A New State for All

(Saturday’s recap)

Last year I started adding the day to the top of each posts for our long trips because it’s hard to keep track of the days when you have no real schedule. Sure enough, we were about halfway through the day before Nick reminded me it was Saturday and not Friday!

We left Lowry Campground this morning around 8:30am after a quick breakfast of cinnamon rolls and fruit. Today was the shortest drive since our first night at 327 miles. Those miles might have been the shortest so far, but they were the most diverse. When we left the campground it was a brisk 55 degrees and drizzling rain. On and off throughout Colorado it was raining or overcast. I’d rather our driving days be like this instead of our exploring days.

We noted the initial descent was pretty quick leaving the Rockies and thought we might have reached our cruising altitude. We were wrong…we were on a consistent decline for around 2.5 hours!

Some of the last views of the mountains. The boys enjoyed seeing the variations in the rock.
We traveled through several tunnels up to this point.

The book we read on Colorado taught us there were three major landscapes in the state. So far, we had experienced the plains, the Rockies and today we entered the plateaus. The plateaus are distinctly different from the Rockies in that the tops are flat with canyons carved out from the wind and rivers. Rather than sloped sides, the drops are more straight up and down. The plateaus also have less vegetation which allows for the multitude of colors to show. Bands of deep reds, golds and browns could be seen.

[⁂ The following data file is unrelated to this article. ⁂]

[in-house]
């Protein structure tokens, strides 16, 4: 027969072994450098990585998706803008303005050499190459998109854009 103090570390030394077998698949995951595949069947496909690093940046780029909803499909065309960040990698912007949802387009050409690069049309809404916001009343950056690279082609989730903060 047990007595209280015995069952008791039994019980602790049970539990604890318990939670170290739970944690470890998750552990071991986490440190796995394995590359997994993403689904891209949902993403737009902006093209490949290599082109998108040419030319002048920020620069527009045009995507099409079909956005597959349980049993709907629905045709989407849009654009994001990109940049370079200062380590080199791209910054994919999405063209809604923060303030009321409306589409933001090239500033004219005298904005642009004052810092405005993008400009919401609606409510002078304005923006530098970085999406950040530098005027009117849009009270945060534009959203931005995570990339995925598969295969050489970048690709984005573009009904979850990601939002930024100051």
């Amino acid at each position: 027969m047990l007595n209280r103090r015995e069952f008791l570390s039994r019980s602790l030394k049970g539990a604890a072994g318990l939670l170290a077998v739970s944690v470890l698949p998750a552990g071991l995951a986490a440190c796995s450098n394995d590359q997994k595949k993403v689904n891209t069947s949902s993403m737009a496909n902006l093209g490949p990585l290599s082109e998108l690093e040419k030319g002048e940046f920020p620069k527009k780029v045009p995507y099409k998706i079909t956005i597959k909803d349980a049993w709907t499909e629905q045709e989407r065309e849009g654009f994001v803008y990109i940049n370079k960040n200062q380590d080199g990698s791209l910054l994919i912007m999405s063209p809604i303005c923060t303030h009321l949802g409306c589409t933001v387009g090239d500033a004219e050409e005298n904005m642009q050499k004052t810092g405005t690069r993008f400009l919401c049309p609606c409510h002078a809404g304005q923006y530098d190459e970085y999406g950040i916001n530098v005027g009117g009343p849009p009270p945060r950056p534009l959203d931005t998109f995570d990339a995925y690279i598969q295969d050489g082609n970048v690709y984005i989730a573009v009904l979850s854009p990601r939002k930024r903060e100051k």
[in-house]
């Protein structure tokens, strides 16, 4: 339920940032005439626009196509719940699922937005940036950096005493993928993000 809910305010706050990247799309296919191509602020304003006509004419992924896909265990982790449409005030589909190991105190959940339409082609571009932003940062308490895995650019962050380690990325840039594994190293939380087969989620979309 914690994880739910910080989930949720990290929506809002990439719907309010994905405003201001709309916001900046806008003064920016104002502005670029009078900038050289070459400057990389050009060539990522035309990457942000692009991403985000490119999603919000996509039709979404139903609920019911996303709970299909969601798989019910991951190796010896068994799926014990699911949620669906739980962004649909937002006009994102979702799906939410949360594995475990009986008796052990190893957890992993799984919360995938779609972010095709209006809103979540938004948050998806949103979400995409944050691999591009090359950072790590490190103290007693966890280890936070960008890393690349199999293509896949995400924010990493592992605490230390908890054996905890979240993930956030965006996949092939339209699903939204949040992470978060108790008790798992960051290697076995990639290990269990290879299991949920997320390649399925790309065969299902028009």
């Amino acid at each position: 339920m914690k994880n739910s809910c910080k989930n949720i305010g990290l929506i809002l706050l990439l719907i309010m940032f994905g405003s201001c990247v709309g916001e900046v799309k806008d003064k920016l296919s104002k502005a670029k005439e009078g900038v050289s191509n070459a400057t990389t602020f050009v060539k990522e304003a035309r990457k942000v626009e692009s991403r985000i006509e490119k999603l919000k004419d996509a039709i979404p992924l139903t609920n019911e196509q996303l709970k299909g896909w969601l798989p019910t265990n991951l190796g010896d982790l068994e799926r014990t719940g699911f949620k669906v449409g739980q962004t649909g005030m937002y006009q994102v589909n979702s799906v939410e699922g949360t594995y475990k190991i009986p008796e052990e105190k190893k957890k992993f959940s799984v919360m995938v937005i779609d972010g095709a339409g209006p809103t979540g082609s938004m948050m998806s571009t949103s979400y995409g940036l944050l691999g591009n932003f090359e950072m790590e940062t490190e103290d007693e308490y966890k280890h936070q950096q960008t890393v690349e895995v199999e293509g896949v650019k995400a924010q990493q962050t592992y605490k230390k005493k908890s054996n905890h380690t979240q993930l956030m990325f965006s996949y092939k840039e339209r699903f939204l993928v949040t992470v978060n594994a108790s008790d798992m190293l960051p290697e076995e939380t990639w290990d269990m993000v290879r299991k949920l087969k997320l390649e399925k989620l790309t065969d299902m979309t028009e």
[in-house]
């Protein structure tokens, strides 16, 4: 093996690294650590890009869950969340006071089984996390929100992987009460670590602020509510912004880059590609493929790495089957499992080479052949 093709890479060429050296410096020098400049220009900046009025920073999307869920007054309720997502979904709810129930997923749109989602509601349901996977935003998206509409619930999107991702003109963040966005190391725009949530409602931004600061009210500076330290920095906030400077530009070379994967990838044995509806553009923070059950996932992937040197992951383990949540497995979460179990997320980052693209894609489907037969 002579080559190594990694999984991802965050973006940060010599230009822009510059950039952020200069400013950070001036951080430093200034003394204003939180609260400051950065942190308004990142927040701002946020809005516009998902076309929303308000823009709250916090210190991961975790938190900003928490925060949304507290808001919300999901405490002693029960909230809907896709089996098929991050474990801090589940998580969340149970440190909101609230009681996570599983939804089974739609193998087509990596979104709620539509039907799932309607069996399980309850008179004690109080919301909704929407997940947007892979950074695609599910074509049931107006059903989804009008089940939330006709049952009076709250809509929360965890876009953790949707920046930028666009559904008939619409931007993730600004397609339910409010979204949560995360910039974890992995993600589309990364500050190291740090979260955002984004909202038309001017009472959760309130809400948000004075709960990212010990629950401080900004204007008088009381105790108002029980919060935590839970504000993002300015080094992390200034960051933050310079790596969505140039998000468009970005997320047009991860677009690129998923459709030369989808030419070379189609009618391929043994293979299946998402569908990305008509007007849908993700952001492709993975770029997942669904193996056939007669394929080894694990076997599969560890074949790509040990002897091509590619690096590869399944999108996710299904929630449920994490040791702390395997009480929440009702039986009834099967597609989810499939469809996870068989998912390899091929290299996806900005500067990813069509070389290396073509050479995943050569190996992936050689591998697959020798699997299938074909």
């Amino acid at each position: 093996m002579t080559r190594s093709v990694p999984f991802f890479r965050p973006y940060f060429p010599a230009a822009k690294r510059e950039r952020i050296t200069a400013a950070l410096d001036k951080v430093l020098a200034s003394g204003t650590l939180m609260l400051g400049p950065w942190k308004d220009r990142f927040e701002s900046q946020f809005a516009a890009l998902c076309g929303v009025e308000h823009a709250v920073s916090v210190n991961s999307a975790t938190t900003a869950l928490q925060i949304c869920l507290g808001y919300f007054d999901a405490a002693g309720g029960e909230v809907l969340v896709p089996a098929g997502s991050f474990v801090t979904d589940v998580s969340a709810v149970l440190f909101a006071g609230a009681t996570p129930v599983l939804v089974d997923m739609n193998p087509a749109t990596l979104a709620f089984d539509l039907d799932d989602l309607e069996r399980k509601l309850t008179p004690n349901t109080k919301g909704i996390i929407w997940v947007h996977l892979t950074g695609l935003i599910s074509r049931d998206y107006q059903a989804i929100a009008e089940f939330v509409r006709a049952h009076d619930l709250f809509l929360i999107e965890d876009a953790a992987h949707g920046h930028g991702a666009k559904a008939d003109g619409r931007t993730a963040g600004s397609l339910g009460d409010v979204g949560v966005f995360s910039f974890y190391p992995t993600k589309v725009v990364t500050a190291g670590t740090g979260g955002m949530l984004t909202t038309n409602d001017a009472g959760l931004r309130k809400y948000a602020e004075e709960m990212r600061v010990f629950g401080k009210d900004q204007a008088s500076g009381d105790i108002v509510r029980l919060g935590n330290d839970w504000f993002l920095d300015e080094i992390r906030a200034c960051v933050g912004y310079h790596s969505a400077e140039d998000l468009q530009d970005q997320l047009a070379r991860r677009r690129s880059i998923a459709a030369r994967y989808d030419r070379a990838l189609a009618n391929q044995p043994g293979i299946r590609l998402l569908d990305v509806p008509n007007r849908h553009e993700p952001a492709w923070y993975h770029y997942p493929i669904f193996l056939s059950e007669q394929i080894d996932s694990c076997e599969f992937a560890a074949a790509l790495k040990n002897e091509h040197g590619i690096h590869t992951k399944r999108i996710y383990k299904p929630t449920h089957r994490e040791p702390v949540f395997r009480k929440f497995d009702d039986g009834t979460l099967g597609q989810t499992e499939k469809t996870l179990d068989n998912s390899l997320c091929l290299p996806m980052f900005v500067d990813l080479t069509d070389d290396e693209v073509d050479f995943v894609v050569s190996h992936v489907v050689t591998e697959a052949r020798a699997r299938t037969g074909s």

Most of the morning was overcast.

Although it wasn’t the quickest route, we took I-70 to Fruita, CO (near Grand Junction) to visit a dinosaur museum called Dinosaur Journey. We arrived around lunchtime so we had a picnic lunch in the parking lot before going in. So far on this trip we’ve had a picnic lunch in a random gravel lot, Cabellas parking lot, just off the on/off-ramp of an interstate in the middle of nowhere and now the parking lot of Dinosaur Journey. Who needs a fancy restaurant when Colorado National Monument is in the background?

Emmitt LOVES dinosaurs! He knows so many details about them, talks about them constantly and swears he is going to be an archeologist when he grows up to study them! Although this museum wasn’t huge, he throughly enjoyed it.

He didn’t stop telling us about the dinosaurs!
That’s a T-Rex head and leg!

When we left the museum, we headed north on Highway 139. From the Grand Junction area to our next stop near Vernal, UT, Highway 139 is the only option – unless of course you are brave enough to venture on the unimproved roads. (We probably would have done that in the Jeep, but not the best idea with a one-ton truck and fifth wheel camper.)

I thought this highway was just going to get us from Point A to Point B…boy was I wrong! This drive was GORGEOUS! A few miles outside of town our drive turned into a two-lane highway surrounded by plateaus of beautiful colors and hardly a sole in sight.

Although it looks like a magazine, we really took this picture. I could live here!